Nonpurulent cellulitis is associated with four cardinal signs of infection: erythema, pain, swelling, and warmth. Several physical examination findings may help the clinician identify the most likely pathogen and assess the severity of the infection, thereby facilitating appropriate treatment. These findings include the following:
The involved site is red, hot, swollen, and tender.
Unlike erysipelas, the borders are not elevated or sharply demarcated.
The most commonly involved site is the leg.
Regional lymphadenopathy is present.
Malaise, chills, fever, and toxicity are present.
Skin infection without underlying drainage, penetrating trauma, eschar, or abscess is most likely caused by streptococci; on the other hand, S aureus, often community-acquired MRSA, is the most likely pathogen when these factors are present.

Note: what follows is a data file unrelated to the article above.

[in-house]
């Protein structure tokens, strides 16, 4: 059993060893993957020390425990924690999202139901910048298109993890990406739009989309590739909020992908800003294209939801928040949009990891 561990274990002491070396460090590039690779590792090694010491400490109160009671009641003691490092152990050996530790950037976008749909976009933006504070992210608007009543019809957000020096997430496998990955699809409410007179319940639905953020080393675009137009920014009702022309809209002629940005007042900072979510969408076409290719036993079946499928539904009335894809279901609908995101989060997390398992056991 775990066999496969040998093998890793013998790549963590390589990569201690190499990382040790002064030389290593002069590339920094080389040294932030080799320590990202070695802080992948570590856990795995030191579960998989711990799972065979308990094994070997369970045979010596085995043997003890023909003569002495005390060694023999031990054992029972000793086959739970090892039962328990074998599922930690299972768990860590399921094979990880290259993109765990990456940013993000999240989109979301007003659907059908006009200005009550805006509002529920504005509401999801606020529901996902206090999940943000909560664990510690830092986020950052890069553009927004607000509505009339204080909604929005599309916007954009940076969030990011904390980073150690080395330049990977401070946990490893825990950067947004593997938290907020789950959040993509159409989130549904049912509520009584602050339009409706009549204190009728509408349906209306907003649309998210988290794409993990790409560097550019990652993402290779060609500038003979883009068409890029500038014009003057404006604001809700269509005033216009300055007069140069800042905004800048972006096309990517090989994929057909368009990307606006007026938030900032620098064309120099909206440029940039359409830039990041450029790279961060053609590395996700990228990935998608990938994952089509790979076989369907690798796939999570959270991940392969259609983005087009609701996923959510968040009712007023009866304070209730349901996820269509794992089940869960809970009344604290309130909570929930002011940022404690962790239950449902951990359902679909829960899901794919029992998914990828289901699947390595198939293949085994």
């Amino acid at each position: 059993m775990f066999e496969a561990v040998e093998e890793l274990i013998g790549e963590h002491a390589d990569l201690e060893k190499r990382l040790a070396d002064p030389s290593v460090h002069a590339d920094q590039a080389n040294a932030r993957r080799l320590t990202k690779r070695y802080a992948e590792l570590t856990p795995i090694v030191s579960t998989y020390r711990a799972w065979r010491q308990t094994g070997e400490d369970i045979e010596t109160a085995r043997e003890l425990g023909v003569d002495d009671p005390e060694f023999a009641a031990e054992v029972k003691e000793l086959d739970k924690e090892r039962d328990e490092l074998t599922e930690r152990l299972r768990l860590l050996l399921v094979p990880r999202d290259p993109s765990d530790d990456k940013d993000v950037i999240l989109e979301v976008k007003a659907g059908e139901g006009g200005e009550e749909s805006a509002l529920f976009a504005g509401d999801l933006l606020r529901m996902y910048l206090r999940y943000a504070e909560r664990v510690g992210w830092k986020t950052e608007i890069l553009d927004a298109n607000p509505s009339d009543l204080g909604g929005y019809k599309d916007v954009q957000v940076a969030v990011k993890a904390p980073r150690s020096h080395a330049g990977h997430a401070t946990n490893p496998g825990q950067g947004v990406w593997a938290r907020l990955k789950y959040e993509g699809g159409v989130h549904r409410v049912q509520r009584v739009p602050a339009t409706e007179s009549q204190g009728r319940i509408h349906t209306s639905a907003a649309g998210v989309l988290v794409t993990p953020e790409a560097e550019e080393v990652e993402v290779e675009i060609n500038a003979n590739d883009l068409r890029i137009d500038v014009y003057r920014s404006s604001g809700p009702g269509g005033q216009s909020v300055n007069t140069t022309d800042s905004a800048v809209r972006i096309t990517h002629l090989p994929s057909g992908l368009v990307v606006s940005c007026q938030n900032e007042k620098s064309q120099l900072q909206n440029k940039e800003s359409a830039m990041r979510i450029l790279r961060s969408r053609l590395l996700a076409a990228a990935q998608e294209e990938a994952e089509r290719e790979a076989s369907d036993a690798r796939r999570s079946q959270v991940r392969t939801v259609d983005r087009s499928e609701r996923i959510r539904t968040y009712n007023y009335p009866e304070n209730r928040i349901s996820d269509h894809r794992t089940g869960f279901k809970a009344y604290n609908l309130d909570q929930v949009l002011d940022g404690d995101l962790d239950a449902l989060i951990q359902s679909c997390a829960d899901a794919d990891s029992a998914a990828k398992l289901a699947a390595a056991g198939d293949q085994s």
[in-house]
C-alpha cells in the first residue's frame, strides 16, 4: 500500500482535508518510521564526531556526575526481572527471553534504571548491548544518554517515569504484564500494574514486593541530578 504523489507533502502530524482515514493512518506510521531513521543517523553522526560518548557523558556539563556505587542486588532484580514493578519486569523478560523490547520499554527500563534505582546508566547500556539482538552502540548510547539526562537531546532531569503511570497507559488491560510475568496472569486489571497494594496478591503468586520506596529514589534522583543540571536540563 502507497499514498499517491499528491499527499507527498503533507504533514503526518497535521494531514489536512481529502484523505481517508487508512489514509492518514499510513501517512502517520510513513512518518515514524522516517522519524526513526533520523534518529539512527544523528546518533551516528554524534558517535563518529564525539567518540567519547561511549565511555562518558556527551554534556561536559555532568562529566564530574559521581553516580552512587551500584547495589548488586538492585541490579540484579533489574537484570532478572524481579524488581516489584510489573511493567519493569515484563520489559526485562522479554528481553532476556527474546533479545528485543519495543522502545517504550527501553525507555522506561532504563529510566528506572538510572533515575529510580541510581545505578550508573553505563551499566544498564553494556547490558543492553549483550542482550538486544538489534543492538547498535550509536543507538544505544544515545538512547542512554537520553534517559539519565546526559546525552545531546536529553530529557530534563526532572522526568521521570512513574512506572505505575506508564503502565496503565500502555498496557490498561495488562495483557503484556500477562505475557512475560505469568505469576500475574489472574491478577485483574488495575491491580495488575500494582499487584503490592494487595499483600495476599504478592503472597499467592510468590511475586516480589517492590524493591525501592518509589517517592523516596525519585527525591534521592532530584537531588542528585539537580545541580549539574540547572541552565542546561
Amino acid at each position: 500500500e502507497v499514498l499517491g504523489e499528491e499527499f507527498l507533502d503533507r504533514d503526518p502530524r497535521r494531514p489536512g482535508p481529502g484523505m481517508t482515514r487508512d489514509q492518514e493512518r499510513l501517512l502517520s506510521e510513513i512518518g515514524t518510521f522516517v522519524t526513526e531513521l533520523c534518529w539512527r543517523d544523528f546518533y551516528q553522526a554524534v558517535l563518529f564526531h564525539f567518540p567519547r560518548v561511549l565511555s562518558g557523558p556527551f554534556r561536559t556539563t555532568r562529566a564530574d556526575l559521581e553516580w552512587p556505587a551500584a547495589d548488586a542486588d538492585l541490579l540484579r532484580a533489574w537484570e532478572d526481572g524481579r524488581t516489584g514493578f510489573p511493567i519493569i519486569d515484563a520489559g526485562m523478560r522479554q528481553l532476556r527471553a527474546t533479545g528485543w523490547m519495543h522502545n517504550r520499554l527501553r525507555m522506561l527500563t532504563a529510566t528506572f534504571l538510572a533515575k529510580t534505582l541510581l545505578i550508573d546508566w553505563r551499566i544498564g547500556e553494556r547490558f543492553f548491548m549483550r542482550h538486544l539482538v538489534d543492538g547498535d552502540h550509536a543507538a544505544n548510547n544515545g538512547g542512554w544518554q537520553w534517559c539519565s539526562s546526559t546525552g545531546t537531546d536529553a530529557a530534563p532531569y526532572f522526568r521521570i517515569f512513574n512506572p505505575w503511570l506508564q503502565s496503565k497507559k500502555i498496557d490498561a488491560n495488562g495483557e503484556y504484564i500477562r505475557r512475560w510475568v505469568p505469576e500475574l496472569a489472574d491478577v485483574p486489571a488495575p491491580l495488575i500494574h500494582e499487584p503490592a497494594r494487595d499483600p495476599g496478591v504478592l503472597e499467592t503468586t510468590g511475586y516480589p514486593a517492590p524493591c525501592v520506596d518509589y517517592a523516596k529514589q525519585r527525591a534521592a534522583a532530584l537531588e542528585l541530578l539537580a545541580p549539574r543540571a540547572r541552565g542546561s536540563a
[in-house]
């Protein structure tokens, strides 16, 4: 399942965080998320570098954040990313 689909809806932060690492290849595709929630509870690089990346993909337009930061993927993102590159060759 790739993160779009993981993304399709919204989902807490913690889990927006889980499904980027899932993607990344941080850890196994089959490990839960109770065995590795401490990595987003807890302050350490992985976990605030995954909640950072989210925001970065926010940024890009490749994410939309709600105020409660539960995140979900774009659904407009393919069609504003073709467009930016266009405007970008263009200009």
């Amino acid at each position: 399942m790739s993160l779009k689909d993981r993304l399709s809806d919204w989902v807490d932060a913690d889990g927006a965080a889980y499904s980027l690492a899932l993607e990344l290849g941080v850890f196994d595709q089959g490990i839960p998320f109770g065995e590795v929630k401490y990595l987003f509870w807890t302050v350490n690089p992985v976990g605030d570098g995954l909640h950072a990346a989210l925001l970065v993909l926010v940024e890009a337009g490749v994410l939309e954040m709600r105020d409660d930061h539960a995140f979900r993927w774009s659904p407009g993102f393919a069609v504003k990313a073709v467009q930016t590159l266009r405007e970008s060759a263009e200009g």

Cellulitis characterized by violaceous color and bullae suggests more serious or systemic infection with such organisms as Vibrio vulnificus or Streptococcus pneumoniae.
Guidelines from the Infectious Diseases Society of America (IDSA) do not routinely recommend cultures of blood or cutaneous aspirates, biopsies, or swabs in the evaluation of cellulitis.
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Cite this: Michael Stuart Bronze. Fast Five Quiz: Staphylococcal Infections - Medscape - Sep 08, 2021.